Category Archives: Reflections

48 Days

When you live in the Free Republic of Cascadia, rain is a central topic of shared discussion and experience.

Whether it’s complaining about the rain, complimenting the rain, bemoaning people’s inability to drive in the rain despite its nearly constant presence, or complaining about people complaining about the rain, we here are as wedded to rain as a topic as my elderly relatives were to health issues (sigh).

So against that backdrop I say: it rained ever so slightly last night.

At first glance, you would think that’s unremarkable given what I’ve just said about rain. But, the important context is that the last time it rained at all was July 22, 2012. We’ve gone 48 days without measurable rain here. Amazingly, that’s not the record: 51 days is the current record and was set, appropriately enough, in 1951.

The funny thing is that, aside from the increased risk of wildfires, there was little complaint about the lack of rain. There was little praise too. It just disappeared as a topic, at least until the record looked like it might fall. Then, it became a topic mainly focused on “will we break the record”.

Maybe it just means we all needed a mental vacation from the rain? A bit of space where we’re not thinking about it at all so that when it comes back we’re in a better place to carry on our relationship with it?

Something to think about.

I Didn’t Know How Empty Was My Soul Until it Was Filled

I’ve been fighting a very, very nasty sinus infection for nearly two weeks.

Today, though, I feel what could be the beginnings of  relief. I won’t jinx it by saying it’s gone, but I haven’t experienced any pain today so far.

Whenever I feel a sinus issue start to break, I reach a tipping point where I realize how much pain I was experiencing because, in the absence of it, I can feel the contrast. In some ways, my body suppresses pain in a way such that I’m not aware of how much pain there was until it’s gone.

To characterize this sense of not realizing what you feel until after the pain is going, I’ve often quoted a wonderful scene from the film “Excalibur”. Once Percival has successfully retrieved the Grail, he brings it to the withering and wasting Arthur. After Arthur drinks, he remarks “I didn’t know how empty was my soul until it was filled”. And then, the revitalized King rides forth to battle with his knights across a withering and wasting land that is reborn and rejuvenated by his passing. The whole time, Orff’s “O Fortuna” from Carmina Burana is playing. By the way, this scene is one of the reasons I maintain that “Excalibur” is an incredibly pagan film.

I loved that scene when I saw the film as a pre-teen. And it’s one of those scenes I come back to time and again to watch.

Interestingly, last night, I was thinking about how I was feeling and how there’s an affinity to the idea of the Fisher King (which is the myth that underpins the Arthurian Grail story). I was thinking of this quite independent of “Excalibur”. Specifically, I’d been thinking about the affinity between the infertility and impotence of the Fisher King and its contrast with and blocking of creativity, eros (in the Greek sense of erotic energy infusing all of life) and levity and how I have felt at times these past few months.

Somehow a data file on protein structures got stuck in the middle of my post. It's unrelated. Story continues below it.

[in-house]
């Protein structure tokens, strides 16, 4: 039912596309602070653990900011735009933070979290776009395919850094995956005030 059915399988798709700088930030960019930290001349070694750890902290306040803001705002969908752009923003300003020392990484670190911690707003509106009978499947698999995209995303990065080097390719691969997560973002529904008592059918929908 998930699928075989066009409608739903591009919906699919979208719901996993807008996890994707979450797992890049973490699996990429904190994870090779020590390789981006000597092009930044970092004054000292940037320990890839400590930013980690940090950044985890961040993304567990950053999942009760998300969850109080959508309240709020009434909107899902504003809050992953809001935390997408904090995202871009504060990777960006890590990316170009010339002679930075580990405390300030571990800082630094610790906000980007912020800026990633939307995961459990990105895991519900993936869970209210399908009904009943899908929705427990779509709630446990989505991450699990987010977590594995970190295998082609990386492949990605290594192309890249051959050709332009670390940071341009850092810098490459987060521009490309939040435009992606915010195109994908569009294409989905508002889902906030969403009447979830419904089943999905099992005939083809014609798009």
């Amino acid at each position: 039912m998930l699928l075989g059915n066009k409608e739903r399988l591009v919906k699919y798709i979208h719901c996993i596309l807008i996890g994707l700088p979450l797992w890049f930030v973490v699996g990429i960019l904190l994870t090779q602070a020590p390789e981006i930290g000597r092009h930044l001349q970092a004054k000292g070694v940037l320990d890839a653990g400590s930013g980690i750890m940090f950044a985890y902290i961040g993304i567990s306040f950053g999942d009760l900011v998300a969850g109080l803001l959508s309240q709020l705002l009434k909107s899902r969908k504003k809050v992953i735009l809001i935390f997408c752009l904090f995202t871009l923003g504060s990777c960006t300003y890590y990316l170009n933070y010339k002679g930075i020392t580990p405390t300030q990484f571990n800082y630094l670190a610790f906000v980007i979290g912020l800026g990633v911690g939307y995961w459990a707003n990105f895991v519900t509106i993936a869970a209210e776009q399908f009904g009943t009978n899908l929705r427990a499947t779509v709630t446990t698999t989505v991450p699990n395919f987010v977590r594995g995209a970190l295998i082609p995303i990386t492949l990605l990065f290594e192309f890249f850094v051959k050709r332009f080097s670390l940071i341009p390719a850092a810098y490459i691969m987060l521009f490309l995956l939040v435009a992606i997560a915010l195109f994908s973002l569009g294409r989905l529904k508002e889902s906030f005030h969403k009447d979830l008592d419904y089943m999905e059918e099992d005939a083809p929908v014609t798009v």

In the meantime, for your viewing pleasure, here’s the clip in question. And if you’ll excuse me, I have a blooming apple grove to go riding through.

How we deal with death is at least as important as how we deal with life.

This is a much more personal post than most. But ultimately it relates to social media in a way that I think is appropriate for my work blog.

In the past ten months, I have learned about the deaths of three people that I know through Facebook. Two of them were “friends”, one was a “friend of a friend”, actually of several friends. One of them, a former co-worker, died after a bout with cancer. The other two were former high school classmates, both of whom died of suicide.

In all three cases, I learned about this through Facebook wall postings. Over time, the walls became a place where people exchanged information, memories, paid respects, expressed grief and loss, and in some cases supported one another.

Today, just now, I was on Facebook and the one person I wasn’t friends with was just presented to me as “Someone you may know”.

I’ve said that “social networking is truly social” meaning that it is a true extension of ourselves as social creatures: we have embraced it and extended our social behaviors, both good and bad, to that medium. And nothing drives home that point more than death on Facebook.

The suggestion that I “friend” someone who is now dead, and my other recent experiences around the deaths of people on Facebook led me today to realize that Facebook’s use and importance as part of our social interactions has outstripped some of its capabilities. Put simply, Facebook (or any other social networking site) lacks mechanisms to deal gracefully and thoughtfully with death. From the question of “how do you take control of the Facebook account of a loved one who has died” to keeping the profile alive (pun somewhat intended) but reflecting the fact that the person is deceased, there’s no graceful, easy way to deal with death on Facebook.

It’s not just a technology problem: there are questions around etiquette and customs as well that we as a society have to work out.

But at this point, it’s certainly clear to me that as social networking becomes ever more truly social, it needs to be able to handle not just the good of our social lives, but also the hard things.

Kirk asked in Star Trek II: The Wrath of Khan: “[H]ow we deal with death is at least as important as how we deal with life, wouldn’t you say?”

As regards social networking, I believe the answer is an unequivocal “Yes”.

The Beauty of the Forest

As a practice, I try when I do posts that are heavy with negative energy to try and do another posting that has more positive energy. And it makes sense to try and keep balance in life, though I do worry that I may come across as suffering massive mood swings.

Be that as it may, this afternoon I took my dog out on a short walk here in the Forest. I kept it short because he hurt his leg a few weeks ago and is still stiff. But it was long enough to exercise him, give him a bit of doggie physical therapy, and get me out and about.

As is so often the case, there’s no one here on the trails. Just the light rain, the grey sky, the black of the wet, gravel road. And the green. For in the Forest here, there is always green everywhere. Even now, as the leaves are changing the predominant color remains green.